What is climate overshoot?
In 2015 in Paris, the countries of the world agreed to limit global warming to well below 2 °C and to pursue efforts to limit it to 1.5 °C. In recent years, the lower goal has gained prominence, especially after the special report on global warming of 1.5 °C from the Intergovernmental Panel on Climate Change (IPCC).
A temporary breach of a warming goals is known as ‘overshoot’ - and its consequences have attracted growing attention.
As scientists and policy-makers explore the actions necessary to stay within 1.5 °C warming, most optimistic scenarios foresee overshoot by mid-century, potentially lasting several decades or more.
Indeed, in April 2022 the IPCC said “it is almost inevitable that we will temporarily exceed this [1.5 °C] temperature threshold but could return to below it by the end of the century.”
What are the risks
of climate overshoot?
Today’s global warming of about 1.1°C is already creating significant impacts.
The risks of overshooting the 1.5 °C goal will be felt across all the UN Sustainable Development Goals, with profound environmental and societal consequences. Beyond 1.5 °C there is a growing likelihood of “cascading and irreversible climate impacts”. By 2 °C warming, many human and natural systems would be under extreme stress, with some ecosystems struggling to survive.
At the same time, 1.5 °C and 2 °C are not absolute thresholds. Risks increase in line with the extent and duration of the overshoot. Every extra tenth of a degree and every extra decade of overshoot matter. This makes it all the more important to strive to reduce risks under all possible future conditions.
What are the approaches to reduce the risks of climate overshoot?
The primary means to combat climate change should remain the deep and rapid reduction of greenhouse gas emissions. Nevertheless, the full spectrum of potential ways to reduce climate risks should be understood and evaluated.
The Climate Overshoot Commission is examining three additional approaches. Just as with emissions reduction, these bring potential benefits, costs, limitations, and risks. They would affect people and regions differently and could be implemented poorly. They also raise issues for governance.
1/ Enhanced adaptation
Adaptation includes a range of existing and emerging measures to adjust to the impacts of climate change, in order to limit harm and maximise co-benefits. This has long been a part of international climate change policy. But given the increasing likelihood of overshoot, ways in which adaptation can be expanded and accelerated should be explored.
What are the bottlenecks that could be removed? What are the limits to adaptation? Better governance could also improve coordination of adaptation activities. Another issue is how to ensure that those who need to adapt have the resources and knowledge to do so.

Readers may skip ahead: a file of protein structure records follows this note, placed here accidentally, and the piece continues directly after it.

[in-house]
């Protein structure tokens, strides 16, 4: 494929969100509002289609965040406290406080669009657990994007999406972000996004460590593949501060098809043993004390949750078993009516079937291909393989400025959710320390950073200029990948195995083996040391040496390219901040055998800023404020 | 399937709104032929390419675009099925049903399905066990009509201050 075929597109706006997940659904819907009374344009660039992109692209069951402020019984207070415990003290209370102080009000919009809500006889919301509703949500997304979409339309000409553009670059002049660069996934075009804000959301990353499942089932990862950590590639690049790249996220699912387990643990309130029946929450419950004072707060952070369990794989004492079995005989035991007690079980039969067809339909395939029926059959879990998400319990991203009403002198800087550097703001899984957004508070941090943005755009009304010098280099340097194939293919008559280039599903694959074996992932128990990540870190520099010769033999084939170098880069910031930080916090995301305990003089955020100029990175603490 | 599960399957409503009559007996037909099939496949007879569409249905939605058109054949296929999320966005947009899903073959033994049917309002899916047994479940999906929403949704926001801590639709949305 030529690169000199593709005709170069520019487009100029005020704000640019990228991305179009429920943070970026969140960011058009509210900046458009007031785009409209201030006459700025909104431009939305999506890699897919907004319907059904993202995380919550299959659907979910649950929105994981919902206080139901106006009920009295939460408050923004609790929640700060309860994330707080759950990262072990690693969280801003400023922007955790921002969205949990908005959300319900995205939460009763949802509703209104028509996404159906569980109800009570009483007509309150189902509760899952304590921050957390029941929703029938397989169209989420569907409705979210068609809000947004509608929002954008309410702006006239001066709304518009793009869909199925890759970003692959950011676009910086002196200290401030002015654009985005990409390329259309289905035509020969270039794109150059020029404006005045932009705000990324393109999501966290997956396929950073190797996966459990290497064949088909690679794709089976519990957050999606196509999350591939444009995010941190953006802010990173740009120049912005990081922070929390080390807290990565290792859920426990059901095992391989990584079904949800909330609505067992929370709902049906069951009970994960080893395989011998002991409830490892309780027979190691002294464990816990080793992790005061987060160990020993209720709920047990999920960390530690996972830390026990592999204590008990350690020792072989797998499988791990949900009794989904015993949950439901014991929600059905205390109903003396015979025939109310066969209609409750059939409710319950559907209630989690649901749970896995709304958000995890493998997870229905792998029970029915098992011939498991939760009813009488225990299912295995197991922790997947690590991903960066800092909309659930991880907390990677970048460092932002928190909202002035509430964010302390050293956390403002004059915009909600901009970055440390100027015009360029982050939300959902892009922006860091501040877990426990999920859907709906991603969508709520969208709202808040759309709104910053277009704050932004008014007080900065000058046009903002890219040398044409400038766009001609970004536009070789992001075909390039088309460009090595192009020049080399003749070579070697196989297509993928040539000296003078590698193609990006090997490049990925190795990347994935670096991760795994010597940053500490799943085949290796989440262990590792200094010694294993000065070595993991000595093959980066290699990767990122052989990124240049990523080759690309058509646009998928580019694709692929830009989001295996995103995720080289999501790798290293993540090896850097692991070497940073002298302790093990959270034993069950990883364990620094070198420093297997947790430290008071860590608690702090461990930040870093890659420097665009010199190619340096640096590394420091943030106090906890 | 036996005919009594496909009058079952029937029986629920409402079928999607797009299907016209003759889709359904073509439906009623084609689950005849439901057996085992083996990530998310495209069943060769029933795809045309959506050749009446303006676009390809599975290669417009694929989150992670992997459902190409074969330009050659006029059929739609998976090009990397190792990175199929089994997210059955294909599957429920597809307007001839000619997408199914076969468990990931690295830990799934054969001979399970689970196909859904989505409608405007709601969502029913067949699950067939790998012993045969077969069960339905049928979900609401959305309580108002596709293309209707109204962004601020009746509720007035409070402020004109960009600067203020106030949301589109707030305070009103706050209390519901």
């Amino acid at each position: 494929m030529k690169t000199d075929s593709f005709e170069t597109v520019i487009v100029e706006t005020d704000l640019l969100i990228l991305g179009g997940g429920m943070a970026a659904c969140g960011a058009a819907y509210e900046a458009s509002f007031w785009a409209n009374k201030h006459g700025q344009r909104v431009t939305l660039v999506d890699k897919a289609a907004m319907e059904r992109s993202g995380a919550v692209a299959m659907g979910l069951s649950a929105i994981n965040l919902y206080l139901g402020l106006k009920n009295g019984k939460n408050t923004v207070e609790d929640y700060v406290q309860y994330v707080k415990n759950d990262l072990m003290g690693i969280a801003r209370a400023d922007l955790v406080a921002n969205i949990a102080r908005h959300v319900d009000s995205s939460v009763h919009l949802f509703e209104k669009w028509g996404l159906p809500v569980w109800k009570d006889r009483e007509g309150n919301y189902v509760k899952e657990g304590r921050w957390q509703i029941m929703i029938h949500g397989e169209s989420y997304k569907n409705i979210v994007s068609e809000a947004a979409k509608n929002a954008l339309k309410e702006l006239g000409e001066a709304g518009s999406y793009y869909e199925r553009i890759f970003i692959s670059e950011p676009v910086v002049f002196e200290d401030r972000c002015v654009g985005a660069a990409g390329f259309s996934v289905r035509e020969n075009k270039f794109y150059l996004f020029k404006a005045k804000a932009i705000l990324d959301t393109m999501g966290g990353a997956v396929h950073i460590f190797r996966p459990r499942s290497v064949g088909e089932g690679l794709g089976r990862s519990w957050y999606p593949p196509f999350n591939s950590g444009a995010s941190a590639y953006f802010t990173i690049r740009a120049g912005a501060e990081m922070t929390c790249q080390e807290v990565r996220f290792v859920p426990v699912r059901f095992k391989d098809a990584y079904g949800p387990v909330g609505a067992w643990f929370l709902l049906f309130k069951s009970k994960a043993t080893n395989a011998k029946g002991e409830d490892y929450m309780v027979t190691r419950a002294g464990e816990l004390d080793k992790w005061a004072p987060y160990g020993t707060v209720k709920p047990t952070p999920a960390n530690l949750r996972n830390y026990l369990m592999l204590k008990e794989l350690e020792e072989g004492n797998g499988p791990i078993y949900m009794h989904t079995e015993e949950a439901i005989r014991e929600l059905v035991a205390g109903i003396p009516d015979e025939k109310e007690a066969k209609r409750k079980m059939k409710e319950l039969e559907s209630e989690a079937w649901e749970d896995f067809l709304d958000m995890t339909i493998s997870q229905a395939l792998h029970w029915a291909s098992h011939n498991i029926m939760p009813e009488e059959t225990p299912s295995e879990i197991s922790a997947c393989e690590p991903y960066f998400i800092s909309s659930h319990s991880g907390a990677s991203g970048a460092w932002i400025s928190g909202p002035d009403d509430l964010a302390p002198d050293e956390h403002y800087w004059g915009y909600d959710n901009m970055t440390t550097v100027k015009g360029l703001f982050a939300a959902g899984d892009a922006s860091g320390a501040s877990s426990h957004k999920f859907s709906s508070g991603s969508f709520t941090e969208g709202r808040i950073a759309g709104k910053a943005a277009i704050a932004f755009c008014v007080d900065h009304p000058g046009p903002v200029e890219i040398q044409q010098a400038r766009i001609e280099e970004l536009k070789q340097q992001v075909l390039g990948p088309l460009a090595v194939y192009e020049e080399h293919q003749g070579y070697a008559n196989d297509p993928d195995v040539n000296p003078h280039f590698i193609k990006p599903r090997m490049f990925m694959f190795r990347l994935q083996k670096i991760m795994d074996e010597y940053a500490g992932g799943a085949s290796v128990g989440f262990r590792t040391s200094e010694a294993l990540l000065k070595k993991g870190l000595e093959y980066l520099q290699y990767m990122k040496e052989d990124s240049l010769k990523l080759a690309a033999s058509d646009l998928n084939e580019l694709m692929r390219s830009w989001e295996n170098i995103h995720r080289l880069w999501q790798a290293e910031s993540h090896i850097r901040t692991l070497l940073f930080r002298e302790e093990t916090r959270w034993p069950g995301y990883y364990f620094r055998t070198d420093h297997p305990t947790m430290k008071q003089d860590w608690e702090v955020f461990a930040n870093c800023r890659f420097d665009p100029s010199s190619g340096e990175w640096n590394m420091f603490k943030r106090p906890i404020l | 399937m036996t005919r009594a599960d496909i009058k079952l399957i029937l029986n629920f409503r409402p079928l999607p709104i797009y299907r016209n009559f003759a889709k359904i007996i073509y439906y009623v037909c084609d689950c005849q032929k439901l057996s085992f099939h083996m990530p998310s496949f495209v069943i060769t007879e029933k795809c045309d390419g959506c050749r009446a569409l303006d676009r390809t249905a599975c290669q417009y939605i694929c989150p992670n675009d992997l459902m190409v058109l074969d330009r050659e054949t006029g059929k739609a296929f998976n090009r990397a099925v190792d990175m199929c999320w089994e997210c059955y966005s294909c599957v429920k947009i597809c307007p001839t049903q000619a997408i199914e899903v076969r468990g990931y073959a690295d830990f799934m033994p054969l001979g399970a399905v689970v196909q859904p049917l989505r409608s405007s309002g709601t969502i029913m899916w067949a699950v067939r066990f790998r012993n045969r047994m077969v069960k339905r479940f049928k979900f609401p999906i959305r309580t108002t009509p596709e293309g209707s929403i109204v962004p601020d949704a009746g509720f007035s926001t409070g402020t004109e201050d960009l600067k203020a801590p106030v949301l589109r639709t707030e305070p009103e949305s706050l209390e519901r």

2/ Carbon dioxide removal
Carbon dioxide removal (CDR) is a diverse set of nature-based and technological methods to capture excess carbon dioxide—the most important greenhouse gas—already in the atmosphere. The gas would then be stored in geological, terrestrial, or ocean reservoirs, or in products. Techniques include large-scale afforestation and reforestation, direct air capture, and enhanced ocean alkalinity. CDR is sometimes called “negative emissions technologies” or “greenhouse gas removal”.
The IPCC says CDR is “unavoidable” if humanity is to achieve net zero emissions due to difficult-to-reduce residual emissions, as well as a “key element” in achieving the Paris Agreement goals. In fact, CDR will be necessary to achieve net negative emissions if global warming is to be reduced following a breach of temperature goals.
There are governance gaps in integrating CDR into climate change policy. For example, it is uncertain whether it can be increased at the scale assumed in some modelled scenarios. Some CDR techniques are not permanent. Planted trees might be cut down later, and stored carbon dioxide might leak. And it is unclear how to account for CDR in the reporting of emissions.
3/ Sunlight reflection methods
Sunlight reflection methods (SRM), also known as “solar radiation modification” or “solar geoengineering”, would do what the name suggests: reflect sunlight away from the planet to reduce temperatures. The most-researched technique—“stratospheric aerosol injection”—would introduce very small particles into the upper atmosphere. This appears able to reduce climate change, technically feasible, and relatively inexpensive, but brings new risks of its own and may have varying impacts on different regions. Another technique would aim to brighten clouds above the ocean. But SRM would counter climate change imperfectly and poses serious uncertainties, risks, and governance challenges.
The governance gaps for SRM are the most acute. How can it be researched and evaluated without distracting from essential reductions of greenhouse gas emissions? Who decides whether to undertake SRM and under which conditions? How could countries’ differences on this question be resolved?
Emissions reduction and these three additional approaches would operate in different ways and on different timelines. Emissions cuts are the only sure way to prevent future climate change, but are slow-acting and cannot reduce committed global warming. In contrast, CDR can lower atmospheric carbon dioxide levels and warming, but is also slow and currently expensive. Adaptation is now necessary but does not affect the climate and has limits. And SRM appears able to rapidly, inexpensively, but imperfectly reduce climate change. Together, these four approaches could complement one another. However, such an integrated response to climate overshoot would require systematic assessment and well-coordinated policy and action to reduce risks to people and ecosystems.